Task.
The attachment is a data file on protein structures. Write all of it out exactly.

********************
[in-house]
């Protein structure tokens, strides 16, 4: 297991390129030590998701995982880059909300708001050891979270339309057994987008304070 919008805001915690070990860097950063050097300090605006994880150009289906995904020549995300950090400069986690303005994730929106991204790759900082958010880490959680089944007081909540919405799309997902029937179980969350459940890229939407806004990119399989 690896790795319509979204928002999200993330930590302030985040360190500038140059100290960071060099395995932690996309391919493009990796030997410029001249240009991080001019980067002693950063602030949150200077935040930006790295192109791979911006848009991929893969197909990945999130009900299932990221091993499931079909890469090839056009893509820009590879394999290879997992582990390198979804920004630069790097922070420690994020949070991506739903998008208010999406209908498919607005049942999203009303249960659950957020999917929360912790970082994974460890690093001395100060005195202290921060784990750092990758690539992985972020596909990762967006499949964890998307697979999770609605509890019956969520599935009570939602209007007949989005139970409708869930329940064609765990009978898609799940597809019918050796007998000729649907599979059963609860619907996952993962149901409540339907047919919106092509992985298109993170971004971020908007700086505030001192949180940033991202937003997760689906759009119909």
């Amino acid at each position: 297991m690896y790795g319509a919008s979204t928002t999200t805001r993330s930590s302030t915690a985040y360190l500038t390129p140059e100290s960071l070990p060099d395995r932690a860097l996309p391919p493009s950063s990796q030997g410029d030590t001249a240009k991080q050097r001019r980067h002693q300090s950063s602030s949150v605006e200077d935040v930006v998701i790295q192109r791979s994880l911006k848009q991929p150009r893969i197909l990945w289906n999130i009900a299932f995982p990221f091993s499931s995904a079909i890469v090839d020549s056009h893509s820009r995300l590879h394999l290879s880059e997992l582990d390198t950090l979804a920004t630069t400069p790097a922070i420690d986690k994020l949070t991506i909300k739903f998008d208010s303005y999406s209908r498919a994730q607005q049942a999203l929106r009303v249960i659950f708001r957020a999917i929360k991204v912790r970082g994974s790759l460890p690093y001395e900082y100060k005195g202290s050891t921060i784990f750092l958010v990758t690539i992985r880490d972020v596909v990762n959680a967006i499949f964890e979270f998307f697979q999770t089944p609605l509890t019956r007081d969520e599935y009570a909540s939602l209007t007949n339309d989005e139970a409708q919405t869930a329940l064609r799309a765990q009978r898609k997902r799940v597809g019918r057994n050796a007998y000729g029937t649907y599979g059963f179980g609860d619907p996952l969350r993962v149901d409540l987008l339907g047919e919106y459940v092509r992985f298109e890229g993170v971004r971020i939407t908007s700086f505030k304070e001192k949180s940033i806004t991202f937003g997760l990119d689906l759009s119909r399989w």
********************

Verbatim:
[in-house]
């Protein structure tokens, strides 16, 4: 297991390129030590998701995982880059909300708001050891979270339309057994987008304070 919008805001915690070990860097950063050097300090605006994880150009289906995904020549995300950090400069986690303005994730929106991204790759900082958010880490959680089944007081909540919405799309997902029937179980969350459940890229939407806004990119399989 690896790795319509979204928002999200993330930590302030985040360190500038140059100290960071060099395995932690996309391919493009990796030997410029001249240009991080001019980067002693950063602030949150200077935040930006790295192109791979911006848009991929893969197909990945999130009900299932990221091993499931079909890469090839056009893509820009590879394999290879997992582990390198979804920004630069790097922070420690994020949070991506739903998008208010999406209908498919607005049942999203009303249960659950957020999917929360912790970082994974460890690093001395100060005195202290921060784990750092990758690539992985972020596909990762967006499949964890998307697979999770609605509890019956969520599935009570939602209007007949989005139970409708869930329940064609765990009978898609799940597809019918050796007998000729649907599979059963609860619907996952993962149901409540339907047919919106092509992985298109993170971004971020908007700086505030001192949180940033991202937003997760689906759009119909």
């Amino acid at each position: 297991m690896y790795g319509a919008s979204t928002t999200t805001r993330s930590s302030t915690a985040y360190l500038t390129p140059e100290s960071l070990p060099d395995r932690a860097l996309p391919p493009s950063s990796q030997g410029d030590t001249a240009k991080q050097r001019r980067h002693q300090s950063s602030s949150v605006e200077d935040v930006v998701i790295q192109r791979s994880l911006k848009q991929p150009r893969i197909l990945w289906n999130i009900a299932f995982p990221f091993s499931s995904a079909i890469v090839d020549s056009h893509s820009r995300l590879h394999l290879s880059e997992l582990d390198t950090l979804a920004t630069t400069p790097a922070i420690d986690k994020l949070t991506i909300k739903f998008d208010s303005y999406s209908r498919a994730q607005q049942a999203l929106r009303v249960i659950f708001r957020a999917i929360k991204v912790r970082g994974s790759l460890p690093y001395e900082y100060k005195g202290s050891t921060i784990f750092l958010v990758t690539i992985r880490d972020v596909v990762n959680a967006i499949f964890e979270f998307f697979q999770t089944p609605l509890t019956r007081d969520e599935y009570a909540s939602l209007t007949n339309d989005e139970a409708q919405t869930a329940l064609r799309a765990q009978r898609k997902r799940v597809g019918r057994n050796a007998y000729g029937t649907y599979g059963f179980g609860d619907p996952l969350r993962v149901d409540l987008l339907g047919e919106y459940v092509r992985f298109e890229g993170v971004r971020i939407t908007s700086f505030k304070e001192k949180s940033i806004t991202f937003g997760l990119d689906l759009s119909r399989w």